Dave Mowers and partner take on UAV venture
By Jim Nowlan
Precision agriculture can now scout a field from the air and isolate on a computer screen each of the 35,000 individual corn plants (per acre) in a farmer’s fields! Science fiction has come to farming.
“I do see a time when we have applicators that spray each specific plant according to its needs,” declared David Mowers, veteran soil management and crop production specialist.
Mowers, of Toulon, and UAV (unmanned aerial vehicle) specialist Jay Kristensen, of Gibson City, are teaming up to offer farmers high tech soil and crop measurement services based on multi-spectral images of their fields.
Jay is a co-owner and Mowers a consultant to Air One—Unmanned Aerial Systems. They tell prospective clients they can perform such wizardry as to identify stress on crops up to 14 days before the naked eye can see the stress, among about a dozen other services (noted below).
The big challenge for the Air One is to convince farmers in the present environment of razor-thin profit margins that the company can achieve a positive benefit-cost ratio for farmers. Landowners appear to range from skeptical to enthusiastic about the new world of precision aerial crop management.
So, The News went on a ride with Dave this past week out to a field near Camp Grove where we met up with farmer Pete Gill, son of my contemporary Gene Gill, who operates in Stark and adjoining counties.
The objective was to show Pete how the aerial scouting worked.
Jay travels with a big trailer. Inside are UAVs (the industry doesn’t like the term “drones”), huge computer screen, battery chargers, work benches and all sorts of paraphernalia. This allows Air One to scout a field from up to 400 feet above ground, taking hundreds of images per field, using gigabytes of data, and peering down on a field to a resolution of 2 centimeters (two-thirds of an inch)!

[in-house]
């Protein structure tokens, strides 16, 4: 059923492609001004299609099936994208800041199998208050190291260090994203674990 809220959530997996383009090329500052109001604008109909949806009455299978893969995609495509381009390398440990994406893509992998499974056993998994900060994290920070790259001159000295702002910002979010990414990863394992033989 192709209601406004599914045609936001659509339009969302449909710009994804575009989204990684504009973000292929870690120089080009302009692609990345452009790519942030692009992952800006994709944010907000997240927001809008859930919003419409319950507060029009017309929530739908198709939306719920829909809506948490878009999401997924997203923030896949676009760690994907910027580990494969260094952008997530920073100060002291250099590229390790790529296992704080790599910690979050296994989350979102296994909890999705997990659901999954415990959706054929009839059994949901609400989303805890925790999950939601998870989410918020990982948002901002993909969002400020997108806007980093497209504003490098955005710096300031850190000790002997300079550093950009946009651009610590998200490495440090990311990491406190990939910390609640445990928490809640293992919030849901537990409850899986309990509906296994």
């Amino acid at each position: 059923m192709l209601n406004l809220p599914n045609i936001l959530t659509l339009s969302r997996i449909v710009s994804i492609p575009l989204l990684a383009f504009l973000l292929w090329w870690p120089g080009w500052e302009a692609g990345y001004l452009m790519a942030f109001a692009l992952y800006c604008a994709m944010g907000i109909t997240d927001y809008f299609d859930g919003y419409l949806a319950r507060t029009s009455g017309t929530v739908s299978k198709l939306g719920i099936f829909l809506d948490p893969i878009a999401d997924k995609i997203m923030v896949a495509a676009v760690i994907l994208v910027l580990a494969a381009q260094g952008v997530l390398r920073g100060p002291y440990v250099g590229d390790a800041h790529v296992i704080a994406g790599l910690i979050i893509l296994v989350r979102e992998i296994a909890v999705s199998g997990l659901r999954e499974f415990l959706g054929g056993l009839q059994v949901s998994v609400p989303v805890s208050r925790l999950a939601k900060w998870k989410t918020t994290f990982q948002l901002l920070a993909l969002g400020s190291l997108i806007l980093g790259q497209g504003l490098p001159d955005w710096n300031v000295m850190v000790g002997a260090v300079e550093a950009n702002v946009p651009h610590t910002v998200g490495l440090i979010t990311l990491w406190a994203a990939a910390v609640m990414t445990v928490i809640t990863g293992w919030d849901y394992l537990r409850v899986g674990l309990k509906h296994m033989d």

Jay, in his 40s, is a former commercial photographer and avid pilot of both manned and unmanned aircraft. An enthusiastic fellow, Jay loves to talk about the new venture.
We are in a wheat field (the Gills are double-cropping wheat and soybeans here) north of the old Duck Inn roadhouse, a favorite of mine decades ago.
Jay takes out a DJI Matrice quad-copter, two feet square, with its four tiny white plastic propellers above a carbon-fiber frame, looking every bit like a huge bug used in the graphics for a sci-fi thriller movie.
Jay tells me the UAV can stay up in the air 25 to 30 minutes, but less on a windy day, as the UAV has to use energy fighting the wind to stay where it needs to be.
“I never run out of battery,” Jay explains. He has a multi-battery charger in the trailer, so he can keep a UAV in the air continually, as needed.
Jay then sets up a big tripod with tablet atop, from which he uses GPS to identify the parameters of the 160-acre field. His software program then feeds data to the UAV, sitting on the ground, ready for take-off.